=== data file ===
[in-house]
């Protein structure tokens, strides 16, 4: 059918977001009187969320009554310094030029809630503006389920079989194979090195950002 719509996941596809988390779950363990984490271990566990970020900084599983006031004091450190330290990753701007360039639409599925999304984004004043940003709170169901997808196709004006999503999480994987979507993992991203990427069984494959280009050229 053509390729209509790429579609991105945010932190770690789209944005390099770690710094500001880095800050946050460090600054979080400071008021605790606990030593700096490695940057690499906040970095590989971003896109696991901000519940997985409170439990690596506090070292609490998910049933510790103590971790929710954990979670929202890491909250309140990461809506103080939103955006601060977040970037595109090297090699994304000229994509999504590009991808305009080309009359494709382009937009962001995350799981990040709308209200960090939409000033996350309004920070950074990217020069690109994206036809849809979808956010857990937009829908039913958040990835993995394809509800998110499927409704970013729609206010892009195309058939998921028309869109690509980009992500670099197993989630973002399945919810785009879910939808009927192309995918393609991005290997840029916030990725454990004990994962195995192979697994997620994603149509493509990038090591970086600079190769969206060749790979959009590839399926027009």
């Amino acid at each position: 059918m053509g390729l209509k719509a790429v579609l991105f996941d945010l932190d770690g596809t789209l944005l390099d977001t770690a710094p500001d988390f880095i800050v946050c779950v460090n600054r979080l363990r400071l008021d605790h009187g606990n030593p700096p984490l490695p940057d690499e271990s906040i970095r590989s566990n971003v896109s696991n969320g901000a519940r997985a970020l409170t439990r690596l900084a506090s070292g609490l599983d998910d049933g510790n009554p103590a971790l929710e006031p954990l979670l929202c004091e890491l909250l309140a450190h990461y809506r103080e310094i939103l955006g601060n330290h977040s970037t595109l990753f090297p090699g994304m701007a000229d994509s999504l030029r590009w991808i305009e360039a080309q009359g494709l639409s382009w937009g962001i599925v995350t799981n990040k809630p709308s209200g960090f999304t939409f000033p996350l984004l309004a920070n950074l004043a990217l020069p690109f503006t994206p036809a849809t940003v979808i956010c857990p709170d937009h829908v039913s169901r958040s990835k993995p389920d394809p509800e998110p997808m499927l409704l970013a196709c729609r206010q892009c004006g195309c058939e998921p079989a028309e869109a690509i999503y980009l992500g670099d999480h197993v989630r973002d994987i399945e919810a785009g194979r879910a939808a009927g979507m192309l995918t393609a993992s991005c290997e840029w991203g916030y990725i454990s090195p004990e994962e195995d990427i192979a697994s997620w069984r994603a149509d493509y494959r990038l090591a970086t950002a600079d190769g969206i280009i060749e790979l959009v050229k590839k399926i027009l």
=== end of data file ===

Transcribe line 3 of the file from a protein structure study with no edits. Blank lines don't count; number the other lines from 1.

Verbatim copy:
């Amino acid at each position: 059918m053509g390729l209509k719509a790429v579609l991105f996941d945010l932190d770690g596809t789209l944005l390099d977001t770690a710094p500001d988390f880095i800050v946050c779950v460090n600054r979080l363990r400071l008021d605790h009187g606990n030593p700096p984490l490695p940057d690499e271990s906040i970095r590989s566990n971003v896109s696991n969320g901000a519940r997985a970020l409170t439990r690596l900084a506090s070292g609490l599983d998910d049933g510790n009554p103590a971790l929710e006031p954990l979670l929202c004091e890491l909250l309140a450190h990461y809506r103080e310094i939103l955006g601060n330290h977040s970037t595109l990753f090297p090699g994304m701007a000229d994509s999504l030029r590009w991808i305009e360039a080309q009359g494709l639409s382009w937009g962001i599925v995350t799981n990040k809630p709308s209200g960090f999304t939409f000033p996350l984004l309004a920070n950074l004043a990217l020069p690109f503006t994206p036809a849809t940003v979808i956010c857990p709170d937009h829908v039913s169901r958040s990835k993995p389920d394809p509800e998110p997808m499927l409704l970013a196709c729609r206010q892009c004006g195309c058939e998921p079989a028309e869109a690509i999503y980009l992500g670099d999480h197993v989630r973002d994987i399945e919810a785009g194979r879910a939808a009927g979507m192309l995918t393609a993992s991005c290997e840029w991203g916030y990725i454990s090195p004990e994962e195995d990427i192979a697994s997620w069984r994603a149509d493509y494959r990038l090591a970086t950002a600079d190769g969206i280009i060749e790979l959009v050229k590839k399926i027009l």